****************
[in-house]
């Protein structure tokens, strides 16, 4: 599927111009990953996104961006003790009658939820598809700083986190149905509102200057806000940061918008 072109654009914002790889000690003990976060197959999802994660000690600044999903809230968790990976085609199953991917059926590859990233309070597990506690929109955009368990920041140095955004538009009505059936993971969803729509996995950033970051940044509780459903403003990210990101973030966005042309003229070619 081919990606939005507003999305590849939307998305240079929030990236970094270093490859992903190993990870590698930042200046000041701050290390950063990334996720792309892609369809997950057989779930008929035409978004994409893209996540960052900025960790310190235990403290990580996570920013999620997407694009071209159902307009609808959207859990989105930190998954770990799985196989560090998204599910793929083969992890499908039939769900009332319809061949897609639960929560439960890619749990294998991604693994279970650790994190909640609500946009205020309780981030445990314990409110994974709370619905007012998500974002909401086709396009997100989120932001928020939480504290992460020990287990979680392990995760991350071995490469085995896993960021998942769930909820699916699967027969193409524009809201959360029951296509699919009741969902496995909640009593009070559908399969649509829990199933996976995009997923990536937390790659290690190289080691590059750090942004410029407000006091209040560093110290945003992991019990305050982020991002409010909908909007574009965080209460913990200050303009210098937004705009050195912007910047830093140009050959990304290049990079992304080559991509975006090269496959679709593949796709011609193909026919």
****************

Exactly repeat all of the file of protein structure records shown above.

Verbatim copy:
[in-house]
């Protein structure tokens, strides 16, 4: 599927111009990953996104961006003790009658939820598809700083986190149905509102200057806000940061918008 072109654009914002790889000690003990976060197959999802994660000690600044999903809230968790990976085609199953991917059926590859990233309070597990506690929109955009368990920041140095955004538009009505059936993971969803729509996995950033970051940044509780459903403003990210990101973030966005042309003229070619 081919990606939005507003999305590849939307998305240079929030990236970094270093490859992903190993990870590698930042200046000041701050290390950063990334996720792309892609369809997950057989779930008929035409978004994409893209996540960052900025960790310190235990403290990580996570920013999620997407694009071209159902307009609808959207859990989105930190998954770990799985196989560090998204599910793929083969992890499908039939769900009332319809061949897609639960929560439960890619749990294998991604693994279970650790994190909640609500946009205020309780981030445990314990409110994974709370619905007012998500974002909401086709396009997100989120932001928020939480504290992460020990287990979680392990995760991350071995490469085995896993960021998942769930909820699916699967027969193409524009809201959360029951296509699919009741969902496995909640009593009070559908399969649509829990199933996976995009997923990536937390790659290690190289080691590059750090942004410029407000006091209040560093110290945003992991019990305050982020991002409010909908909007574009965080209460913990200050303009210098937004705009050195912007910047830093140009050959990304290049990079992304080559991509975006090269496959679709593949796709011609193909026919």